I would certainly like for people to come out and support Veggie Fest. There’s lots of information being shared through lectures and resources and food that people can sample. Spiritual leaders will also talk about the state of mind that we need to have; it’s not only about eating the right food physically, but also about making sure that we have better diets spiritually and mentally. We have to take time to let our brains and our spirits calm, so additional therapies, like yoga and meditation, allow us to receive mental and spiritual connections to food. It’s not just a few hippie people; there are all types trying to learn, and that’s how you start. Read it, research it and try to live it for yourself.

Sheila Julson is a Milwaukee-based freelance writer and contributor to Natural Awakenings magazines throughout the country.


Dr. Terry Mason to speak at this year’s Veggie Fest


The 11th annual Veggie Fest will take place from 11 a.m. to 8 p.m., July 23 and 24, on the grounds of Science of Spirituality, in Lisle. Each year, thousands of people, from beginners and flexitarians to long-time vegans, experience the vegetarian lifestyle through cooking demonstrations and food samples, as well as educational lectures by health professionals, spiritual leaders, authors and other experts in healthy food and environmental sustainability. The event also provides more than 100 vendors and kids’ art and music activities.

Admission is free. Location: 4045 N. Naperville Rd., Lisle. For more information, visit See ad on page 9.


Edit ModuleShow Tags

More from Natural Awakenings

Green Surfing

Ecosia, a German Internet search engine, has planted more than 52 million trees in the last 10 years by diverting its advertising revenue to funding new trees worldwide.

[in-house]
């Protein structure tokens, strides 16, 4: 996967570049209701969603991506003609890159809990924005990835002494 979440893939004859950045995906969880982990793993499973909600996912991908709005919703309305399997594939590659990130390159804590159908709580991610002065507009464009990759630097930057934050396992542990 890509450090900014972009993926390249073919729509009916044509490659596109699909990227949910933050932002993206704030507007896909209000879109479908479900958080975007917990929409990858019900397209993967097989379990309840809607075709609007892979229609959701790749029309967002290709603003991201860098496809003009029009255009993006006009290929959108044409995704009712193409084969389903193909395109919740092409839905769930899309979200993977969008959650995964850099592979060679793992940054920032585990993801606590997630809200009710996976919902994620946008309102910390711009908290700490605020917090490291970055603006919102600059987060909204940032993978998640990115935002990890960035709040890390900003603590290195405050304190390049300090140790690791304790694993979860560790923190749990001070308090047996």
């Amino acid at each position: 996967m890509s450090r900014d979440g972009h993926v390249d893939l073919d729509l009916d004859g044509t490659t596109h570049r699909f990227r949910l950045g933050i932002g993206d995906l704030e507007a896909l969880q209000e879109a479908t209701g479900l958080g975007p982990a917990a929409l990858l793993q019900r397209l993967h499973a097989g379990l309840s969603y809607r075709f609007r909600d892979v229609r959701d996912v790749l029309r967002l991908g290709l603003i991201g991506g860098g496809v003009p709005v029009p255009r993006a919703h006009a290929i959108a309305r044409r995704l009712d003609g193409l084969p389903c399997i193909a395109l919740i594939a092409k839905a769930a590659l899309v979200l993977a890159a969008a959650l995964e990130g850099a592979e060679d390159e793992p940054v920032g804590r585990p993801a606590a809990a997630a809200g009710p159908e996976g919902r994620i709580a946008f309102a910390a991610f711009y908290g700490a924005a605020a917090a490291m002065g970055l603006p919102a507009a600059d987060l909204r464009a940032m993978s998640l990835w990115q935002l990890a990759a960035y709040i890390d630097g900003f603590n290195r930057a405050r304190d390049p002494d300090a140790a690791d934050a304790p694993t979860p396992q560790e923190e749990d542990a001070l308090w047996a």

Aqua Breakthrough

Chinese scientists have used ultraviolet light and graphitic carbon nitride to purify two and a half gallons of water in one hour.

Far Out

The outermost region of the Earth’s atmosphere has been newly determined to reach out much farther than the moon.

Baby Balking

The U.S. birthrate has been falling steadily, partly because prospective parents are worried about the increased frequency and intensity of storm, drought and wildfires, as well as about growing geopolitical unrest and resource scarcity.

Revamping Recycling

China, a major importer of recycled waste, is rejecting shipments contaminated by greasy pizza boxes, polyethylene-lined disposable coffee cups, and plastics like yogurt cups and butter tubs.

Add your comment:
Edit ModuleShow Tags

See More »This Month

Vinegar-Based Shrubs

A shrub is a pungent vinegar drink infused with seasonal produce and lots of potential health benefits that can be consumed straight, in water, as part of an alcoholic cocktail or in dressings and sauces.

Grow and Expand Possibilities at Soul LOVE Fest

Soul LOVE Fest, a two-day event created to hit the pause button on life and discover new ways to nourish the soul, takes place September 17 and 18th.

Clinical Study of FemiLift Treatment for Vaginal Dryness

Alma Lasers is sponsoring a clinical trial through the Cleveland Clinic to assess the use of their FemiLift laser in the treatment of vaginal dryness in postmenopausal women.

Women Farmers

Farmer Renee Randall first remembers seeing a sign that read “organic produce” on a small table at a Treasure Island grocery store in Chicago.

Summer Recipes

The size of beets will vary depending on the time of the season. Early summer beets are small to medium-sized, and are so wonderful and tasty that you don’t need to do a whole lot in the kitchen.

Make Life Easier with Bach Flower Remedies

Carol Bennington, Ph.D., will teach an interactive, two-day course on Bach flower remedies on August 13 and 14, in Schaumburg.